We (30) and others (13) have shown that, under SDS stress, sigE is regulated by the MprAB TCS, which consists of the response regulator MprA and the histidine kinase MprB. Although the mprAB operon is itself regulated by SigE (23), many genes activated by SDS exposure are downregulated in the absence of mprA, including sigE and acr2 (13, 30). MprA binds directly to the sigE promoter, and MprA binding sites have been detected in the promoters of sigB, pepD, and mprA (13, 14, 30), all members of the SigE regulon (23). As part of our ongoing studies on the role of MprAB in the regulation of stress-associated genes, we have determined that MprA directly regulates acr2 and that the interactions of MprA with the acr2 promoter are complex. Moreover, depending on the stress condition, MprAB can have either positive or negative effects on acr2 expression. Unexpectedly, during the course of these studies we found that the major housekeeping sigma factor gene, sigA, is activated by SDS stress and that MprAB may contribute to this activation.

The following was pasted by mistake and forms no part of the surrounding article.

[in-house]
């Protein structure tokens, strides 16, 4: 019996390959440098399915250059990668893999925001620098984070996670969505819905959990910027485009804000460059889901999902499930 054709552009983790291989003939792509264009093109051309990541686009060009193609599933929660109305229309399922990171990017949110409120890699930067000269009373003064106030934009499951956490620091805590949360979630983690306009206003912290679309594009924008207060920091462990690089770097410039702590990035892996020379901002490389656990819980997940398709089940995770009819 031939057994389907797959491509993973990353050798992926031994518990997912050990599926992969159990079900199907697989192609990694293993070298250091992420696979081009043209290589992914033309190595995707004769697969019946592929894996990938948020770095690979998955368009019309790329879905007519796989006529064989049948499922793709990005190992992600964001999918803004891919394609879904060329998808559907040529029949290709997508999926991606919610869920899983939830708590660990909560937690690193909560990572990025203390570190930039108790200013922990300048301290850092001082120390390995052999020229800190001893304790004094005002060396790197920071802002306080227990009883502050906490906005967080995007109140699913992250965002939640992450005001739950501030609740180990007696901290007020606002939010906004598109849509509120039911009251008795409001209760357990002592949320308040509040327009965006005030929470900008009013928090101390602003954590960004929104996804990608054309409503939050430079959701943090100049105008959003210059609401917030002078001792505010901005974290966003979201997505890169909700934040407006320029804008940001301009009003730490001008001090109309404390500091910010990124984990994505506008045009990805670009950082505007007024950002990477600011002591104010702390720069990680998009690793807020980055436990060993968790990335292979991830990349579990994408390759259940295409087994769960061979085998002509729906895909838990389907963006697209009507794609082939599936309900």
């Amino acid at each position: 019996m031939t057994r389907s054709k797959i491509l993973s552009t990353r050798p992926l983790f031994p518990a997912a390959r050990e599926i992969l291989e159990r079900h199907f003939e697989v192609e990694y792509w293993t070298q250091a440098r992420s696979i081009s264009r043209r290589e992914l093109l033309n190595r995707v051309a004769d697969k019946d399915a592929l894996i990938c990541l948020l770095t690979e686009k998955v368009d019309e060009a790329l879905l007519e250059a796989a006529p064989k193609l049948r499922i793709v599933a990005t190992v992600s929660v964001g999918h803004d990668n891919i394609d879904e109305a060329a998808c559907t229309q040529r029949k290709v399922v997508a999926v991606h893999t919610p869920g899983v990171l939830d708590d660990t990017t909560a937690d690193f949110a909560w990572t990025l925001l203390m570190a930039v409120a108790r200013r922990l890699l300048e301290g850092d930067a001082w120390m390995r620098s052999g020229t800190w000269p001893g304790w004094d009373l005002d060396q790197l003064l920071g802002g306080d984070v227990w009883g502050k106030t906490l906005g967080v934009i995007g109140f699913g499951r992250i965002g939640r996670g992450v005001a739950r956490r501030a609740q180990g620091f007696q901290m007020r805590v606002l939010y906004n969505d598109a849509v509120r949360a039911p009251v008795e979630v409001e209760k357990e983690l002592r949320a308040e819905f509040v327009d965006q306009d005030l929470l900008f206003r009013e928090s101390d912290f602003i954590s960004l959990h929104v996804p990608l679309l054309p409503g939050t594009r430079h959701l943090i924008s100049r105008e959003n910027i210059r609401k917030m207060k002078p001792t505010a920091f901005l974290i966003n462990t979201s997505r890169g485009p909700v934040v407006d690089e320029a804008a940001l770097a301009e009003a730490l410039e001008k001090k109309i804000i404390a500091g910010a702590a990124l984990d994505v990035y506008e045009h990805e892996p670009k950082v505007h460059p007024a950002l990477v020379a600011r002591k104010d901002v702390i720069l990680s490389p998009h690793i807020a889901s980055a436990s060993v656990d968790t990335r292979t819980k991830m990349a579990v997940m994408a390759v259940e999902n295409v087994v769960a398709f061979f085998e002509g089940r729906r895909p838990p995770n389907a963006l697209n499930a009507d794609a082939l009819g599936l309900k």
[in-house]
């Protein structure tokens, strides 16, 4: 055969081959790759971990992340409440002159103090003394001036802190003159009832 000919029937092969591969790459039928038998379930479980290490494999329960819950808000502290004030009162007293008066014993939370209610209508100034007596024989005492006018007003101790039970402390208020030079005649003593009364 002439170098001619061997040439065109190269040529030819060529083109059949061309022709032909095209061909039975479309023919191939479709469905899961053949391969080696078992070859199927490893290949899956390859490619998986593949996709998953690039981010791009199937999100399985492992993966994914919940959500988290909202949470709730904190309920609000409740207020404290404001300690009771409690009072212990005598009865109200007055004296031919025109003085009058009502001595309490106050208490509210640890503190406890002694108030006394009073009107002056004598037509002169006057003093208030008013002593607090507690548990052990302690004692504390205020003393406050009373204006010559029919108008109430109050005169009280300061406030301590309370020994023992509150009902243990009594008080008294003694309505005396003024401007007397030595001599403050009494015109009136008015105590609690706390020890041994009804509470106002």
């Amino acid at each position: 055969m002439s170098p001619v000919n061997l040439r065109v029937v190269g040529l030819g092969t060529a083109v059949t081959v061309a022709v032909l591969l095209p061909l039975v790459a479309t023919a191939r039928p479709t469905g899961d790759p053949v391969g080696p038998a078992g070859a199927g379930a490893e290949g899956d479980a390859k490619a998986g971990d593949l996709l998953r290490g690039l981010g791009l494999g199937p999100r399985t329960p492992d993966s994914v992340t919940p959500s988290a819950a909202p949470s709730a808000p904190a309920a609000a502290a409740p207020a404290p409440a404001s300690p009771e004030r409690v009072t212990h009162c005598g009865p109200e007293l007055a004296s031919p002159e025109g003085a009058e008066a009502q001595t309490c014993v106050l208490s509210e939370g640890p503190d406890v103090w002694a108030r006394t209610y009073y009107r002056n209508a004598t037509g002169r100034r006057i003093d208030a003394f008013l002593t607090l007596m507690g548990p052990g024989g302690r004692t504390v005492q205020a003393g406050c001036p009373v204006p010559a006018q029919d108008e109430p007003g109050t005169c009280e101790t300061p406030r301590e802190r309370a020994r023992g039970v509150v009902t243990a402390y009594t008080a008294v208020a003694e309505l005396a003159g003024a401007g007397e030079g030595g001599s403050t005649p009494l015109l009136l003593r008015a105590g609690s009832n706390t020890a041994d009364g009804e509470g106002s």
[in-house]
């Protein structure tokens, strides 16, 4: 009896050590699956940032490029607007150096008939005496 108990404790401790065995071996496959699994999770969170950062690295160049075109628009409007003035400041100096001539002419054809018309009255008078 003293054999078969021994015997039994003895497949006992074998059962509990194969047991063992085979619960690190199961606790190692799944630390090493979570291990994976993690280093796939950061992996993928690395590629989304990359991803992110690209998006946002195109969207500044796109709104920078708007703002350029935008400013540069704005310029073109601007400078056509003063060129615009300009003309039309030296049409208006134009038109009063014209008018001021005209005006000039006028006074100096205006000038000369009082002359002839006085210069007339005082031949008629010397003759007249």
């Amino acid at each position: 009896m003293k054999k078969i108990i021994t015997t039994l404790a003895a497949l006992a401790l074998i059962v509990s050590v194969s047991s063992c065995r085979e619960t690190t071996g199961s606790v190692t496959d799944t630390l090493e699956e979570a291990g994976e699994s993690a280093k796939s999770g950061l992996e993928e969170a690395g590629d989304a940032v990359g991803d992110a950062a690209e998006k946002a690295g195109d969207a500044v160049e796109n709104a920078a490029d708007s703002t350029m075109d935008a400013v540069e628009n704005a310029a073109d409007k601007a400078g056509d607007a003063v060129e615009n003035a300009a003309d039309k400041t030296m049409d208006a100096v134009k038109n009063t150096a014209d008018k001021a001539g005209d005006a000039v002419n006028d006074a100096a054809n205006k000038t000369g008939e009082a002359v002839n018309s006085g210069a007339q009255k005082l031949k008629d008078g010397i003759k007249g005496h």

M. tuberculosis strain Rv-D981 is an mprAB deletion mutant of the laboratory strain H37Rv, and it lacks a 1.1-kbp region encoding the predicted DNA binding domain of MprA and the N terminus of MprB, including a portion of the kinase domain (30). The mprAB-complemented strain, Rv-D981C, was generated by inserting mprAB under the control of the mprA promoter into the genome of Rv-D981 (30). M. tuberculosis mutants and parental strain H37Rv were grown at 37°C under normal atmospheric conditions in either Middlebrook 7H9 broth containing 0.05% Tween 80 or Middlebrook 7H10 agar (Difco), both enriched with 10% oleic acid-albumin-dextrose-catalase (Difco). Broth cultures were incubated with gentle shaking. Escherichia coli Novablue and Rosetta(DE3)pLysS (Novagen) were used as host strains for general cloning and gene expression, respectively. E. coli strains were grown on L agar or in L broth. Antibiotics were added to growth media as required.